Plugable’s new Flagship Thunderbolt 3 Dock is designed to eliminate the need to continually plug and unplug devices from your notebook or tablet. You can hook up two uncompressed 4K 60Hz (4096 x 2160) displays, three USB 3.0 devices, Gigabit Ethernet, and Stereo audio in/out while keeping your desktop free of clutter. The second Thunderbolt 3 port on the dock operates the same as a Thunderbolt 3 computer port by supporting Thunderbolt 3 (up to 5 daisy chained), USB 3.1 (10Gb/s), and DisplayPort devices. It’ll arrive in Q1 2016.



Plugable Thunderbolt 3 Dual-Display Adapter

Meanwhile, the Plugable Thunderbolt 3 Dual-Display Adapter offers a quick and convenient way to hook up multiple displays to your PC. Two versions of the adapters are hitting the market this year. A DisplayPort variant supports the connection of two uncompressed 4K 60Hz (4096 x 2160) monitors. A second, HDMI model offers support for two uncompressed 4K 30Hz (3840 x 2160) monitors. Both are coming in Q1 2016.



Startech.com Thunderbolt 3 to Dual DP Adapter

Peripheral and accessory specialist Startech.com is introducing Thunderbolt 3 to Dual DisplayPort Adapter, which they’re calling “the highest resolution and simplest dual DisplayPort adapter ever”. Why? Well, it’s bus powered, does not require additional device drivers, and, for the first time, a dual DisplayPort adapter supports two full uncompressed DisplayPort 1.2 video streams from a single Thunderbolt 3 port (that’s nearly 16 million more pixels than an HDTV, from a single Thunderbolt 3 port). It’s shipping later this quarter.



Startech.com Thunderbolt 3 Cables

If you like the look of all these Thundrbolt 3 solutions, you’re going to need some cables to go with them. Startech.com are shipping Thunderbolt 3 cables with USB-C connectors in lengths of 0.5m ($25.99), 1m ($29.99) and 2m ($35.99). Bear in mind, though, that the fastest 40 Gbps connections are only available with the 0.5m cable. Longer lengths result in a speed drop to (a still blistering) 20 Gbps.


The Startech.com Thunderbolt 3 Cables are available to pre-order now, and will ship later this quarter.

While we’ve seen a swathe of new Thunderbolt 3 products unveiled at CES 2016, we can expect to see many more announced through the year. Thunderbolt may have had a slow start, but with compatible notebooks, gaming rigs, storage devices and accessories now streaming into the market, it looks like the versatile Thunderbolt 3 standard will be popping up everywhere this year.

Previous ArticleNext Article
Terry Walsh is the founder of We Got Served. He started the community in February 2007 with a mission to help families, tech enthusiasts everywhere figure out the technology needed to run the modern home and small business. He's the author of a number of guides to Windows, Windows Server and OS X Server and runs his own successful publishing business. Born and raised in Liverpool, England, Terry has been awarded Microsoft's prestigious Most Valuable Professional Award each year since 2008 for his work on We Got Served.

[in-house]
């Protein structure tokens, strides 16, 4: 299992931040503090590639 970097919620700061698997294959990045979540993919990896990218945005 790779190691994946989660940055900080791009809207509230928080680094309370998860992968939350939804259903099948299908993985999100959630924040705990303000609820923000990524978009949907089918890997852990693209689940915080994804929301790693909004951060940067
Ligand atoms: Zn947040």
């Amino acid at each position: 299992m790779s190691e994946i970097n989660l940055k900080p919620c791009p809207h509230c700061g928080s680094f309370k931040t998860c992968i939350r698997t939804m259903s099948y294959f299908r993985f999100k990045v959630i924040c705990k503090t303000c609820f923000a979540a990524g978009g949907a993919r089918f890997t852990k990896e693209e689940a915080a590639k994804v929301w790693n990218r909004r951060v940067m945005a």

• Joe Pleniukas

    I’m curious – has anyone seen an adapter to go from Thunderbolt 3 to Thunderbolt 2? Some of these docks have display port slots, but it doesn’t seem like you’d be able to use Thunderbolt 2 peripherals on a machine equipped with Thunderbolt 3 in the usb-c form factor unless I’m mistaken.

  • Shawn Lopez

    Is it going to be possible to run a display above 60Hz? I am looking to push a single monitor at 3440x1440p at 100Hz but all I see in these docks, hubs and adapters is 4k @60Hz. 3440x1440p is equivalent of 2.5k and typically when there is a refresh rate limitation it is due to the bandwidth limitation of the interface. According to https://thunderbolttechnology.net/tech/faq

    They say that Thunderbolt 3 is based on the DisplayPort 1.2 specification and can support up to 2 streams (eight lanes) of DisplayPort 1.2 video bandwidth. A single cable now provides four times the data and twice the video bandwidth of any other cable, while also supplying up to 100W of power.

    One 4K display (4096 x 2160) 30-bit @ 120 Hz

    I am looking to buy an 18ft or 30ft Thunderbolt 3 optical cable so I can put my gaming rig in an open closet right outside my room to eliminate the heat build up in my room. I live in South Texas and gaming even with the AC on still causes my room to reach the 90’s.

  • Great article :), hope my asus r9 290 works with my future laptop!

  • rtd99

    Stay away from the Dell Thunderbolt Dock…it does not work very well…Check out all the complaints on the Dell Forum; I bought one, spent hours with Tech service trying to get it working and failed…Will return it…Also Dell’s customer and technical service seems to be deteriorating since taken over by Private Equity…

  • Eugen

    Where are the damn optical cables for TB3? Those are the single greatest reason to buy into thunderbolt 3, for moving your desktop to the closet.

    • What’s the use case for “optical cables”?

      • Eugen

        It puts the pc in the closet/attic in a rack with the storage, ups and dead cats. It runs a long TB3 cable to a dock. It now has no noise and ugly boxes in the room. 🙂

  • actionjh

    “First launched in 2011, with the development name Light Peak, Thunderbolt was invested by a partnership of tech luminaries, including Intel, Apple, LaCie and others.”

    I doubt LaCie ever made an investment on Thunderbolt Chipset. Only Apple and Intel, financially.
    LaCie and others (G-Tech, CalDigit) can be considered first wave developers on the Thunderbolt platform for the device end.

    This copper-based version of the Light Peak concept was co-developed by Apple and Intel. Apple registered Thunderbolt as a trademark, but later transferred the mark to Intel, which held overriding intellectual-property rights.[7]

  • Marc Elser

    Stay away from the ZBook Thunderbolt 3 Elite Dock. It’s buggy as hell. Displays blinking, USB ports crashing (freeze), not beeing recognised by the ZBook. And HP is still no able to make it work reliably. I use it daily at work and have to restart my machine about 2-3 times a day because of this.

Like it? Share it.

Share this post with your friends and followers.
Subscribe to We Got Served

Get the latest news and reviews from We Got Served in your inbox. Simply add your name and email address below. You can unsubscribe at any time.


Send this to friend